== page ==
Williams: A Mood Worth Fighting For

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Graphic by Ashlyn Cary

Two weeks ago, I listened to only Disney music for seven straight days to see how it affected my mood. This led to me trying to convince the DJs at each Halloween party I attended to play a few Disney songs.

This didn’t go over very well with the crowd or the DJ. In fact, I only achieved success a few times. The only attempt that seemed to be a success was when they played “You’ve Got a Friend In Me” from “Toy Story.” The main reason this went so well was because everyone was lovingly drunk-singing — or should I say yelling — the song. It was a bonding moment for everyone in the room.

Through the sweat, blood and tears that came from tirelessly listening to Disney music, the result is that my mood fluctuated like a pregnant woman on steroids. Every song touched a different part of my
soul — talk about appealing to ethos.

The nostalgia I felt with certain songs almost brought me to tears a few times. Some songs were pulling at my heartstrings like a puppet man, especially the “Pocahontas” soundtrack.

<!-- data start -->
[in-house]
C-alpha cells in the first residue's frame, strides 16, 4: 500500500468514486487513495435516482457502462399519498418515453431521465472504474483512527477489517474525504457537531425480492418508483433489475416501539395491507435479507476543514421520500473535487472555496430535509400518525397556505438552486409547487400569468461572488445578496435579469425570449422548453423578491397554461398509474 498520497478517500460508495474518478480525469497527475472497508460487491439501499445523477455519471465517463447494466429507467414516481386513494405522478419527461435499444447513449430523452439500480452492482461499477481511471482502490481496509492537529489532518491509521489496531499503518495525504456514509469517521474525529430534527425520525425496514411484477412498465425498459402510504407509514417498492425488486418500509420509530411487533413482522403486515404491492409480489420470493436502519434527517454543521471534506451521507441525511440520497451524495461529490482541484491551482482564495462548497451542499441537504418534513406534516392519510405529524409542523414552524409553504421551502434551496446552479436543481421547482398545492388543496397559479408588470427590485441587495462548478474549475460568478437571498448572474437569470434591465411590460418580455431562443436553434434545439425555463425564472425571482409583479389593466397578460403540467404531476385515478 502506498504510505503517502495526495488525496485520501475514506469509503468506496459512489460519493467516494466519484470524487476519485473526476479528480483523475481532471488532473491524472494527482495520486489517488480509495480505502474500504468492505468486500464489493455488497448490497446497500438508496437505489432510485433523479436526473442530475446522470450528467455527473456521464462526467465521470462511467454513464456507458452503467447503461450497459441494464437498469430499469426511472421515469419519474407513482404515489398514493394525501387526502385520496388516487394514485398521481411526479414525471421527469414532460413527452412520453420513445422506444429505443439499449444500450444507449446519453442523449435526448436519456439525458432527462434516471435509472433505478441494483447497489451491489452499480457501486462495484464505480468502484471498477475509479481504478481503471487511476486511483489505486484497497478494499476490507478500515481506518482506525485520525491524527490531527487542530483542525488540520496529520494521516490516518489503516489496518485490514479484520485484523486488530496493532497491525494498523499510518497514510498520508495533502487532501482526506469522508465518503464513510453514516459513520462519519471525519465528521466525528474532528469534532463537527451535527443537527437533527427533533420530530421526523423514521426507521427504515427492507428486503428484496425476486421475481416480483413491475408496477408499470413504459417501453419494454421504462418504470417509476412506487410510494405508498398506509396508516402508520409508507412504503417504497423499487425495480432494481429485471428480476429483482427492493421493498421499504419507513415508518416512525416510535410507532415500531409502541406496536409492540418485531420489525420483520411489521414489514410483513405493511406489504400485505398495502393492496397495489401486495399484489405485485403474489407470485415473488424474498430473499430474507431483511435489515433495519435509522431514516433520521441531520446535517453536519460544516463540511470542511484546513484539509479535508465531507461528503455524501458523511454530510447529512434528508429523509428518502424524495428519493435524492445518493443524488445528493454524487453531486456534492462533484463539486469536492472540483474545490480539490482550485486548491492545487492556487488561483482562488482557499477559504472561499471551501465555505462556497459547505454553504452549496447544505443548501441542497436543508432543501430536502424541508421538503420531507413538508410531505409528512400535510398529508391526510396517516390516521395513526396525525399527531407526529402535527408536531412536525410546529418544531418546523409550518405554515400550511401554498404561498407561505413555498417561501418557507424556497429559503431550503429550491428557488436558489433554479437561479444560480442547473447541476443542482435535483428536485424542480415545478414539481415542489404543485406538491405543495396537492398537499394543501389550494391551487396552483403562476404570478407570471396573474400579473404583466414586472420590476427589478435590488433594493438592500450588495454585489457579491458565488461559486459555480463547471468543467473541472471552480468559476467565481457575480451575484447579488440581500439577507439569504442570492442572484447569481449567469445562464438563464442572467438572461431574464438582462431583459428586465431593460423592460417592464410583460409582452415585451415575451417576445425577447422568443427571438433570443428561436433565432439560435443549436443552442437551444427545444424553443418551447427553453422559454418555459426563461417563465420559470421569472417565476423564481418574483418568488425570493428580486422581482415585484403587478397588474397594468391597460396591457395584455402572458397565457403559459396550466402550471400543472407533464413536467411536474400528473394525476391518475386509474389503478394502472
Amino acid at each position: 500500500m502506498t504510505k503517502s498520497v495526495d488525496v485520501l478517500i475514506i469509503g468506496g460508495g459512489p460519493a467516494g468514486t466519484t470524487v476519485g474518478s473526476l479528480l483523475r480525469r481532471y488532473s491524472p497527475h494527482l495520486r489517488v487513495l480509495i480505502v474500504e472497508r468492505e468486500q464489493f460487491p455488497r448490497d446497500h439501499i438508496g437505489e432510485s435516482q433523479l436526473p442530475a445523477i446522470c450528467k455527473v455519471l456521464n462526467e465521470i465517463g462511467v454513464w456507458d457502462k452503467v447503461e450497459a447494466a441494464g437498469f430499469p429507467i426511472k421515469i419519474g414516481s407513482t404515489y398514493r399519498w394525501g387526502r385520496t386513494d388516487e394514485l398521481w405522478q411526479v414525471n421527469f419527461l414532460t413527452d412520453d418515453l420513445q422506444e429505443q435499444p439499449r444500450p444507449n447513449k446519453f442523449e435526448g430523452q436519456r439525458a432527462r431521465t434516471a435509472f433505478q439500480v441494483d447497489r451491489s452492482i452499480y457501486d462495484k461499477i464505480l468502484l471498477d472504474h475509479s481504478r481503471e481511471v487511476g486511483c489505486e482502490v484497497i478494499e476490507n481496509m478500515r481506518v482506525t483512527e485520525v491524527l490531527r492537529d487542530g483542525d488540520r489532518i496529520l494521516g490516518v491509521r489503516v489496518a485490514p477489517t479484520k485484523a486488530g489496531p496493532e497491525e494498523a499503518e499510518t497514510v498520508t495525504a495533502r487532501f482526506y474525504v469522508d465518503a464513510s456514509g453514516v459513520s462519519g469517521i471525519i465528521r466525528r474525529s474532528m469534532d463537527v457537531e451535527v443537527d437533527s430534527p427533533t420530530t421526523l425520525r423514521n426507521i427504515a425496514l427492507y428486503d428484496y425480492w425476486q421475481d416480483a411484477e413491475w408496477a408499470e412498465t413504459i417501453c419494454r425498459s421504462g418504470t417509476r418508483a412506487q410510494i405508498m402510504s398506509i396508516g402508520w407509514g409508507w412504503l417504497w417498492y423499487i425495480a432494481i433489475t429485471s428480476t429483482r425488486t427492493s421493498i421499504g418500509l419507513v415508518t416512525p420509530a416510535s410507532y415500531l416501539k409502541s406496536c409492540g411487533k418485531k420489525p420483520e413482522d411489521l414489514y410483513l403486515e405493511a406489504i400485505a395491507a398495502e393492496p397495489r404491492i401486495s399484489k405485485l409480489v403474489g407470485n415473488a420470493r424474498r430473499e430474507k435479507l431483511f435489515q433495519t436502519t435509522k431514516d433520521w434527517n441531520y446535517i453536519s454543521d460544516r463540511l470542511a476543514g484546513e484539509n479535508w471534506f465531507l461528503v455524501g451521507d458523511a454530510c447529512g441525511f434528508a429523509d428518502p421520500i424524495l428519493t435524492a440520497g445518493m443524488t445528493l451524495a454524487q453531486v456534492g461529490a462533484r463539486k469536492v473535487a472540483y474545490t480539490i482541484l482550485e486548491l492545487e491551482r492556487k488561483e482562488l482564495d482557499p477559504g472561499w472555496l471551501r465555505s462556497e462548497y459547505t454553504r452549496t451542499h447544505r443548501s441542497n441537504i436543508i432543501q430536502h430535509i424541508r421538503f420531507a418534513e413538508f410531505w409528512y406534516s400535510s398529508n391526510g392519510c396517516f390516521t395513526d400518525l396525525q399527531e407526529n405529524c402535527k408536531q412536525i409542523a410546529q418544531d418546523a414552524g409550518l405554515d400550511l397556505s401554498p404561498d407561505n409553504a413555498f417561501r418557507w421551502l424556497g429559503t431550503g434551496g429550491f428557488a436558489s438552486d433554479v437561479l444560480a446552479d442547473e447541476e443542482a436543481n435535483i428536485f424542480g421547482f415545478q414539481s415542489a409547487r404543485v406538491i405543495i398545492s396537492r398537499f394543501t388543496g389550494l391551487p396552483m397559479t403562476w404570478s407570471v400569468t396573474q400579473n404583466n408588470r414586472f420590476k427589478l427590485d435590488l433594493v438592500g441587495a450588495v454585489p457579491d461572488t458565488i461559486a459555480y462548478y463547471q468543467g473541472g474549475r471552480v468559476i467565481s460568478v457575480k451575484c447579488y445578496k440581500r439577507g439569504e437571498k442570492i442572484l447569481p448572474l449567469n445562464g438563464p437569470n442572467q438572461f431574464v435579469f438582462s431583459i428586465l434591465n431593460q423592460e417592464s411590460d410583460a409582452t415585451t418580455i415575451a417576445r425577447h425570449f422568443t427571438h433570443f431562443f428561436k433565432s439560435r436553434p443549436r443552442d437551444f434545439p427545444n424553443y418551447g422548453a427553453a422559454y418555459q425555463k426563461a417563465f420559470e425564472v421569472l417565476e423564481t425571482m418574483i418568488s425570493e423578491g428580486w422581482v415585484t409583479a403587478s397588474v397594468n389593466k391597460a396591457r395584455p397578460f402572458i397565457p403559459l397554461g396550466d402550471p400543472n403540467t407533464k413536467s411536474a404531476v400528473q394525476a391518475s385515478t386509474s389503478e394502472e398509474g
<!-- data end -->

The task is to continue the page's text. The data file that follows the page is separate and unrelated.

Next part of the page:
This soundtrack offers deep lessons that humans need to be reminded of, like how to appreciate nature and treat everyone with respect.

I found that starting my morning with some upbeat Disney tunes completely changed my normal morning attitude. I was excited for the day and I felt happy to be alive. At night, I felt I was entitled to a tuck-in. My soul longed for someone to blanket-burrito me into bed with a bedtime story. Essentially, I turned back into a 5-year-old.

One song that caught my attention was “A Girl Worth Fighting For” from the “Mulan” soundtrack. This song discusses what a group of men want in a girl and one of the lyrics is, “How ‘bout a girl who’s got a brain … and always speaks her mind? Nah.”

This wasn’t the only Disney lyric that displayed how women are to cater to men’s desires. Disney is commonly criticized for their representation of women, but in my opinion, the positive lessons that are enforced in their music and movies are far more prevalent than the subtle misconceptions about women. You would not believe the amount of times Disney songs say “believe,” “believe in yourself,” “try your hardest,” and “you are strong.” Every song was intended to display unity and strength for the human race.

Two other great songs are “Stand Out” and “Eye to Eye” from “A Goofy Movie.” Definitely add these to your Disney playlist.

Filled with tears, laughter, frustration, hate and love, I have come to the conclusion that there are more than just a few Disney songs I would definitely listen to in my daily routine, and in contrast, a few that I swore off after the first 30 seconds of listening.

Overall, I would suggest this experience to anyone, especially if you are struggling with motivation, because I can guarantee you will not find more inspiring music anywhere else but Disney.

letters@chronicle.utah.edu

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